Tuesday 17 July 2018

Scholars debate 'secret code' on newly discovered Da Vinci painting

The portrait appears on a majolica glazed tile – a popular art form in Europe in the 15th century. Photo: Nick Squires
The portrait appears on a majolica glazed tile – a popular art form in Europe in the 15th century. Photo: Nick Squires

Nick Squires

"This isn't Dan Brown" concealed signature on what is claimed to be the earliest known work by Leonardo da Vinci stirs debate

Scholars said infrared analysis had revealed a tiny signature on the jawline of the angel's face which, when magnified, reads "Da Vinci Lionardo" with a date, 1471.

If verified, it would be the earliest surviving work by the Renaissance genius, as well as his earliest known signature. He would have been 18 when he painted the portrait which appears on a majolica glazed tile - a popular art form in Europe in the 15th century.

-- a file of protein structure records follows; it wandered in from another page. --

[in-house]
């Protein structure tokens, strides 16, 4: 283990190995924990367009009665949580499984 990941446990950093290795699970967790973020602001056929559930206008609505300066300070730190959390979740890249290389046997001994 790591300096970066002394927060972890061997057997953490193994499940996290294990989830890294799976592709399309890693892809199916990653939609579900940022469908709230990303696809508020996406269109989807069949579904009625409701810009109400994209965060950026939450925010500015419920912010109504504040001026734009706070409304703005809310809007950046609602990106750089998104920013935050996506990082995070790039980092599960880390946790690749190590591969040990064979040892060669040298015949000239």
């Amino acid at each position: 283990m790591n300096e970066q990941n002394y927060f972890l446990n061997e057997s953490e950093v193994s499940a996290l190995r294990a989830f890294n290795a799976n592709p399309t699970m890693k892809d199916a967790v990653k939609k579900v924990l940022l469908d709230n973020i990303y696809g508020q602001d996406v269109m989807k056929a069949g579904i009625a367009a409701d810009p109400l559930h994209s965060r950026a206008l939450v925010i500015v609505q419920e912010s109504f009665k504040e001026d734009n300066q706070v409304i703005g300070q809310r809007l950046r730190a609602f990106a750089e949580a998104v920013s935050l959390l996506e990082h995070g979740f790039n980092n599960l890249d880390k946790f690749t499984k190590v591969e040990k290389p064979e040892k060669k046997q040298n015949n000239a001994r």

The signature went unnoticed for five centuries because it is all but invisible to the naked eye, researchers claim. They said it would probably have been legible when the portrait was first painted, but became smudged in the firing process when the clay tile was baked in a furnace. The researchers also discovered the initials "LDV" for Leonardo da Vinci in the margin of the portrait.

A lab in Milan analysed the clay used to make the glazed tile with a technique known as thermo-luminescence and dated it to the second half of the 15th century.

"We have done everything humanly possible to verify its provenance. Science has provided us with concrete evidence that this work is by Leonardo da Vinci," said art historian Professor Ernesto Solari. "This provides an insight into the artist as a very young man."

The signature and date are so small - to the naked eye, just a black line along the lower jaw of the Archangel Gabriel - that they appear to have been deliberately concealed. "Is it a secret code? I wouldn't say that, this isn't Dan Brown," said Prof Solari. (© Daily Telegraph, London)

Telegraph.co.uk

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